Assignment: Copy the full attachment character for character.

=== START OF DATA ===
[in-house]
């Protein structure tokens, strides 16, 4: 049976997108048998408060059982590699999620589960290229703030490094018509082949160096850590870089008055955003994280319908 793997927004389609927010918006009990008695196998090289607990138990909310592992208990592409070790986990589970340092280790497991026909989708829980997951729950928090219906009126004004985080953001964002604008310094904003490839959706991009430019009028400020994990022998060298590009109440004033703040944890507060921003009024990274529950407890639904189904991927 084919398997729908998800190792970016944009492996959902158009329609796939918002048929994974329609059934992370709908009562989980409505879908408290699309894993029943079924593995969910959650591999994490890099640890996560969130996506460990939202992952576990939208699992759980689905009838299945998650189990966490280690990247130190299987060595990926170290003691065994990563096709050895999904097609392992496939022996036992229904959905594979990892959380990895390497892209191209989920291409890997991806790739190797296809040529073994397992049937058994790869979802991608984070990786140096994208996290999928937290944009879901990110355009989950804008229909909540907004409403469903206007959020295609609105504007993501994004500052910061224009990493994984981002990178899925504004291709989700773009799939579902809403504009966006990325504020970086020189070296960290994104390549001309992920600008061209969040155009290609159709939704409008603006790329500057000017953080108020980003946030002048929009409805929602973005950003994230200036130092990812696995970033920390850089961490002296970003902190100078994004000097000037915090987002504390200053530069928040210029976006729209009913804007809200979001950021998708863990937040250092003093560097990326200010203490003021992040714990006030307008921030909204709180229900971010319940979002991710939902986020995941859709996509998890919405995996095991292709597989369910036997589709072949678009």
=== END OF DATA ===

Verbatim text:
[in-house]
């Protein structure tokens, strides 16, 4: 049976997108048998408060059982590699999620589960290229703030490094018509082949160096850590870089008055955003994280319908 793997927004389609927010918006009990008695196998090289607990138990909310592992208990592409070790986990589970340092280790497991026909989708829980997951729950928090219906009126004004985080953001964002604008310094904003490839959706991009430019009028400020994990022998060298590009109440004033703040944890507060921003009024990274529950407890639904189904991927 084919398997729908998800190792970016944009492996959902158009329609796939918002048929994974329609059934992370709908009562989980409505879908408290699309894993029943079924593995969910959650591999994490890099640890996560969130996506460990939202992952576990939208699992759980689905009838299945998650189990966490280690990247130190299987060595990926170290003691065994990563096709050895999904097609392992496939022996036992229904959905594979990892959380990895390497892209191209989920291409890997991806790739190797296809040529073994397992049937058994790869979802991608984070990786140096994208996290999928937290944009879901990110355009989950804008229909909540907004409403469903206007959020295609609105504007993501994004500052910061224009990493994984981002990178899925504004291709989700773009799939579902809403504009966006990325504020970086020189070296960290994104390549001309992920600008061209969040155009290609159709939704409008603006790329500057000017953080108020980003946030002048929009409805929602973005950003994230200036130092990812696995970033920390850089961490002296970003902190100078994004000097000037915090987002504390200053530069928040210029976006729209009913804007809200979001950021998708863990937040250092003093560097990326200010203490003021992040714990006030307008921030909204709180229900971010319940979002991710939902986020995941859709996509998890919405995996095991292709597989369910036997589709072949678009």